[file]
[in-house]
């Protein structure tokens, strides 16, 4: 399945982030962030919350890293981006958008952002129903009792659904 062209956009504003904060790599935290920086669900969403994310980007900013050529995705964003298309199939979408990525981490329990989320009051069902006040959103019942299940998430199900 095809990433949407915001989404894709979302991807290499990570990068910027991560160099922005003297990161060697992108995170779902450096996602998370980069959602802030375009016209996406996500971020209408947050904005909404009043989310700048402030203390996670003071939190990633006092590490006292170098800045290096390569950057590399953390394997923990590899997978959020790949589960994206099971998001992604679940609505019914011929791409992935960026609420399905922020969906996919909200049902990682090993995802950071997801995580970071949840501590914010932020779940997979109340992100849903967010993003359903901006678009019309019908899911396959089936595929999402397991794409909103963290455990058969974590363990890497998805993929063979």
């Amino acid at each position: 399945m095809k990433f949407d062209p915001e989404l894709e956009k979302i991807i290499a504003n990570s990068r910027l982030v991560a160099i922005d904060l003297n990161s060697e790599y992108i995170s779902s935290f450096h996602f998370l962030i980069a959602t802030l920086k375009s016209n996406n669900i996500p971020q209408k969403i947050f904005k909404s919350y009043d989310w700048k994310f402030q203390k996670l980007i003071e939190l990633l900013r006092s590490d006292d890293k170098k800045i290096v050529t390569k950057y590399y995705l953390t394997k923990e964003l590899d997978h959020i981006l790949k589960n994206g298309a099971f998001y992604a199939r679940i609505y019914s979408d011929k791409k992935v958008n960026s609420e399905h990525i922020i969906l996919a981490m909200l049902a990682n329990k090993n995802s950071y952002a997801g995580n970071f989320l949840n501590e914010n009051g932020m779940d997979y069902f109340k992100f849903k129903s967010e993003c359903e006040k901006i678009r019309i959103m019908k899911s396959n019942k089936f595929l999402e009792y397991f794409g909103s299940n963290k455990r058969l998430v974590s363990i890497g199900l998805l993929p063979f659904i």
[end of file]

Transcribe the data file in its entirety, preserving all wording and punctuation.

[in-house]
């Protein structure tokens, strides 16, 4: 399945982030962030919350890293981006958008952002129903009792659904 062209956009504003904060790599935290920086669900969403994310980007900013050529995705964003298309199939979408990525981490329990989320009051069902006040959103019942299940998430199900 095809990433949407915001989404894709979302991807290499990570990068910027991560160099922005003297990161060697992108995170779902450096996602998370980069959602802030375009016209996406996500971020209408947050904005909404009043989310700048402030203390996670003071939190990633006092590490006292170098800045290096390569950057590399953390394997923990590899997978959020790949589960994206099971998001992604679940609505019914011929791409992935960026609420399905922020969906996919909200049902990682090993995802950071997801995580970071949840501590914010932020779940997979109340992100849903967010993003359903901006678009019309019908899911396959089936595929999402397991794409909103963290455990058969974590363990890497998805993929063979």
């Amino acid at each position: 399945m095809k990433f949407d062209p915001e989404l894709e956009k979302i991807i290499a504003n990570s990068r910027l982030v991560a160099i922005d904060l003297n990161s060697e790599y992108i995170s779902s935290f450096h996602f998370l962030i980069a959602t802030l920086k375009s016209n996406n669900i996500p971020q209408k969403i947050f904005k909404s919350y009043d989310w700048k994310f402030q203390k996670l980007i003071e939190l990633l900013r006092s590490d006292d890293k170098k800045i290096v050529t390569k950057y590399y995705l953390t394997k923990e964003l590899d997978h959020i981006l790949k589960n994206g298309a099971f998001y992604a199939r679940i609505y019914s979408d011929k791409k992935v958008n960026s609420e399905h990525i922020i969906l996919a981490m909200l049902a990682n329990k090993n995802s950071y952002a997801g995580n970071f989320l949840n501590e914010n009051g932020m779940d997979y069902f109340k992100f849903k129903s967010e993003c359903e006040k901006i678009r019309i959103m019908k899911s396959n019942k089936f595929l999402e009792y397991f794409g909103s299940n963290k455990r058969l998430v974590s363990i890497g199900l998805l993929p063979f659904i």